• Automated Market-Maker: A type of decentralized exchange (DEX) that use algorithmic “money robots” to make it easy for individual traders to buy and sell crypto assets. Instead of trading directly with other people as with a traditional order book, users trade directly through the AMM.
  • Market Cap: One measurement of a company’s size. It’s the total value of a company’s outstanding shares of stock, which include publicly traded shares plus restricted shares held by company officers and insiders.
  • Matching: The procedure of finding pairs or groups of orders that are executed against each other. In its simplest form, there is one buy order and one sell order that are both executed at the same execution price and with the same quantity.
  • Midpoint: The sum of the Pre-Announcement Price plus the Pre-Closing Price, divided by two.
  • Over the Counter (OTC): The process of trading securities via a broker-dealer network as opposed to on a centralized exchange like the New York Stock Exchange.
  • Price Discovery: The act of determining a common price for an asset. It occurs every time a seller and buyer interact in a regulated exchange.
  • Quoting: A quote is the last price at which an asset traded; it is the most recent price that a buyer and seller agreed upon and at which some amount of the asset was transacted. The bid quote is the most current price and quantity at which a share can be bought.
  • Request for Quote (RFQ): An electronic notification sent to all CME Globex participants that expresses interest in a specific strategy or instrument. The sender can request a specific size on the RFQ but is not obligated to show any preference as a buyer or seller.
  • Resiliency: One of the measures of a market’s liquidity. It can describe how quickly prices in a particular market return to normal following a large order. It’s a similar concept to immediacy, which highlights how quickly an order can be fulfilled in a market.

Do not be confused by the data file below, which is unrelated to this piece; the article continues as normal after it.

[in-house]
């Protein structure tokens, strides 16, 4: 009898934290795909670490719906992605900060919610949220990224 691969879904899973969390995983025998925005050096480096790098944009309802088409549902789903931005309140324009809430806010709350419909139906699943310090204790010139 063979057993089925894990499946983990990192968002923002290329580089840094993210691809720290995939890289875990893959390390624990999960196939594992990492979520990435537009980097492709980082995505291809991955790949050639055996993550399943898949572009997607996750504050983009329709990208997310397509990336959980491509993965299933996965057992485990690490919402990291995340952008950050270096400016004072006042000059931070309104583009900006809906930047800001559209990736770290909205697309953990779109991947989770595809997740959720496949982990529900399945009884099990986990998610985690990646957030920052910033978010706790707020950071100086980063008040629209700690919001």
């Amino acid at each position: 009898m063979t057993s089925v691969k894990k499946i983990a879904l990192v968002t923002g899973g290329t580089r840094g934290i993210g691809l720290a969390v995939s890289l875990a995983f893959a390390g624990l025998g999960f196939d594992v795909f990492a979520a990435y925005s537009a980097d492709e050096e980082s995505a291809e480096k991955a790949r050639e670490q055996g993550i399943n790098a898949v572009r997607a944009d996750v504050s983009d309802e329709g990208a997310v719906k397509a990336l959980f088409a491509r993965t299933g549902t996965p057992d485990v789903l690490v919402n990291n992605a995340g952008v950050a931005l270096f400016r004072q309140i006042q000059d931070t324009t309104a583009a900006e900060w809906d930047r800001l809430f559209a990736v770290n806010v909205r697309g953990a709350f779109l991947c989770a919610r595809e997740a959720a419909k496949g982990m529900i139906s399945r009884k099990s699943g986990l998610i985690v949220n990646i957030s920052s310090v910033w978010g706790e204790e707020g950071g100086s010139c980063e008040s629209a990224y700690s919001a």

• Settlement: Marks the official transfer of securities to the buyer’s account and cash to the seller’s account.
  • Slippage: The difference between the expected price of a trade and the price at which the trade is executed. Slippage can occur at any time but is most prevalent during periods of higher volatility when market orders are used.
  • Spread: The difference or gap that exists between two prices, rates, or yields.
  • Spoofing: A form of market manipulation in which a trader places one or more highly-visible orders but has no intention of keeping them (the orders are not considered bona fide). While the trader’s spoof order is still active (or soon after it is canceled), a second order is placed of the opposite type.
  • Taker: The term used for traders who are looking for trading options they can fill immediately, or as quickly as possible. Such an option could be a market order – remember a market order is based on immediacy.
  • Trading Window: The window of time each day when we execute trades for clients.
  • Uptime: A measure of an application or website availability to its end users. Companies measure downtime using a simple formula: (total availability time of the website * 100)/total time = uptime percentage.
  • Wash Trading, also known as churning: An illegal practice where investors buy and sell the same financial instruments at the same time in order to manipulate the market.